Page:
Work in Sports
Hitter With Heart
San Francisco's All-Pro safety, Ronnie Lott, is as generous with his time as he is with his tackles
Issue date: January 23, 1989
By Jill Lieber
Bob and Marie Burcina, a vivacious middle-aged couple, were two of the friendliest people on Cadiz Drive in San Jose, Calif. They organized neighborhood ice cream socials, opened their kitchen for breakfast get-togethers and set up a hot dog stand in their driveway for the street's annual June garage sale. When their neighbor Toni Scurti had a baby, Bob welcomed her home from the hospital with a large banner that read IT'S A BOY.
So when Bob was diagnosed as having lung cancer, Scurti surprised him with a real-life get-well card -- a visit from her friend All-Pro safety Ronnie Lott of the San Francisco 49ers. "We walked in, and Bob was hunched over in a chair, his arm in a sling," recalls Scurti. "The radiation treatments had taken a lot out of him, but when he saw Ronnie, he sprang up and said, 'I'm going to walk across the room to shake this man's hand.' "
For two hours Lott shared stories about his teammates and life in the NFL. Bob reminisced about old-time 49ers and critiqued the current team's losses to the Phoenix Cardinals and the Los Angeles Raiders earlier in the season. After Lott's visit, Marie couldn't get Bob to wear anything but his red-and-gold 49er sweatpants and cap. On Sundays he watched the Niners' games from his bed, often with tears in his eyes. When he died two days before Christmas, at 57, he was surrounded by the people and things he loved most -- his family and his 49er mementos.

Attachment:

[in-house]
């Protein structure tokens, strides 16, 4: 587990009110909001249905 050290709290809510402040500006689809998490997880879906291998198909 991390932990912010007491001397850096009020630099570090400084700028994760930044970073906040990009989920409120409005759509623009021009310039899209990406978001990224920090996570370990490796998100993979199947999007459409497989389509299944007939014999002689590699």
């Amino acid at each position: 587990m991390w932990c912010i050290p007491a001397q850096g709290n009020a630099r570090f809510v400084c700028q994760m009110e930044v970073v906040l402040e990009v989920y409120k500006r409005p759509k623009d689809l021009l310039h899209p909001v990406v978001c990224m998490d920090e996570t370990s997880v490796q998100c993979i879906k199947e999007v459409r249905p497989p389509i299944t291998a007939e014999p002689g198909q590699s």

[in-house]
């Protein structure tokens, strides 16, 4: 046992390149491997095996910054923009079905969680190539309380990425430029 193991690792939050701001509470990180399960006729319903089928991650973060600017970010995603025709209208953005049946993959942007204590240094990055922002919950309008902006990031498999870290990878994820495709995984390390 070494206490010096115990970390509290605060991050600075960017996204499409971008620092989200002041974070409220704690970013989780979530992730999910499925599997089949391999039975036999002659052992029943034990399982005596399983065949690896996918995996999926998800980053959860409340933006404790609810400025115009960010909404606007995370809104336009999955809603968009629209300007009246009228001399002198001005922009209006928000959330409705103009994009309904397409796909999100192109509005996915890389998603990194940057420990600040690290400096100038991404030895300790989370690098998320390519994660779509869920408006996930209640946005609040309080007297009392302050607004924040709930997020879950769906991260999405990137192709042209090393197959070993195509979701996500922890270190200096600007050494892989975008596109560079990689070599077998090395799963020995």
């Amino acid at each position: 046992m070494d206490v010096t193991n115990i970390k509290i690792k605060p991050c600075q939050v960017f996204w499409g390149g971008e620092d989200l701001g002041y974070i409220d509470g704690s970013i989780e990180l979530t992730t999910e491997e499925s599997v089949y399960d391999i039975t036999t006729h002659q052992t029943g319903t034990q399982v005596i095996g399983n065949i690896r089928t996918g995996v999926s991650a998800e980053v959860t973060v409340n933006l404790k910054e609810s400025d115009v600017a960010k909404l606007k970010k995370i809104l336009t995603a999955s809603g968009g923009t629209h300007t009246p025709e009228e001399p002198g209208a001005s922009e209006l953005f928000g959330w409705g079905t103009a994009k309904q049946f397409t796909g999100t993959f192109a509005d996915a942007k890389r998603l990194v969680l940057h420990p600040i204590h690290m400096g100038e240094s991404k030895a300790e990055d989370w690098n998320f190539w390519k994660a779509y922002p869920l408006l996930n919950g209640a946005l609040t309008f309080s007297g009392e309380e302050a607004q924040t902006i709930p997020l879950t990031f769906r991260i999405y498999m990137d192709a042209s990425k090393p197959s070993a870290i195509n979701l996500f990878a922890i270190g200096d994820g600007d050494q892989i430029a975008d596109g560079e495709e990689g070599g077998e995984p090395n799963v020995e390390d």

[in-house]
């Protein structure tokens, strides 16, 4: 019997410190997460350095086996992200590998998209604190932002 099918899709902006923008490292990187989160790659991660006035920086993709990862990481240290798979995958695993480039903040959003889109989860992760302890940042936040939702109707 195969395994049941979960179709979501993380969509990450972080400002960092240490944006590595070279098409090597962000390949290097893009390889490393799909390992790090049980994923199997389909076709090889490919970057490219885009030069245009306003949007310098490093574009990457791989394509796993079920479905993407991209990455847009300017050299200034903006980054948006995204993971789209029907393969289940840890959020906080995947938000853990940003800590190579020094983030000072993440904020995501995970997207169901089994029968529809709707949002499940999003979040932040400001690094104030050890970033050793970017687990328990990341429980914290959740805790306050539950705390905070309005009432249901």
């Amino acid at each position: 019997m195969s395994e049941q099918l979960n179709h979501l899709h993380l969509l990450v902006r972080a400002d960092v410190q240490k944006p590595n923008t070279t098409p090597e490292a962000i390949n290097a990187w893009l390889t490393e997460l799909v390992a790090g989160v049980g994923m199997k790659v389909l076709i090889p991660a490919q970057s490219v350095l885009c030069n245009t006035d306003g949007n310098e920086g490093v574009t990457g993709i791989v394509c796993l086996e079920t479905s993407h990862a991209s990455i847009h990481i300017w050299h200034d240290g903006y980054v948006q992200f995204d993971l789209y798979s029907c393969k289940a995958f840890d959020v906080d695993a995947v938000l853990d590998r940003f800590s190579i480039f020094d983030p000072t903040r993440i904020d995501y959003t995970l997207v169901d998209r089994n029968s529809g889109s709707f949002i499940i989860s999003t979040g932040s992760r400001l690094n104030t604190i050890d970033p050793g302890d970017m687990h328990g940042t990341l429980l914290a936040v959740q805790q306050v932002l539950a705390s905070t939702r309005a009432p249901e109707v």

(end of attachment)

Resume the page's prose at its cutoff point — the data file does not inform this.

"Ronnie gave him energy," says Marie. "The cancer was wearing on him at all times, but for those few hours Ronnie gave my husband peace of mind. That was something no one else was able to give."
Lott, 29, is forever comforting those in need. To them he's more than just the best free safety in the NFL -- he's a patron saint in blue jeans and a baseball cap. A few months ago a woman Lott had never met knocked on his door and asked him to visit a friend who had recently broken his neck. No problem, said Lott, and while he was at the hospital, he also consoled a man with a crushed hip. One morning a friend of Lott's phoned to request an autographed football for a sick colleague. By early afternoon the ball was on his friend's desk. Lott also donates money to two San Francisco churches to help feed the homeless, and he is planning to organize food drives at several 49er games next season.
"It's easy to help others, to give them some hope, some belief that they can make it," says Lott. "You've got to share yourself. You can't forget where you came from and that you should help people. The rewards you get from that are better than any others."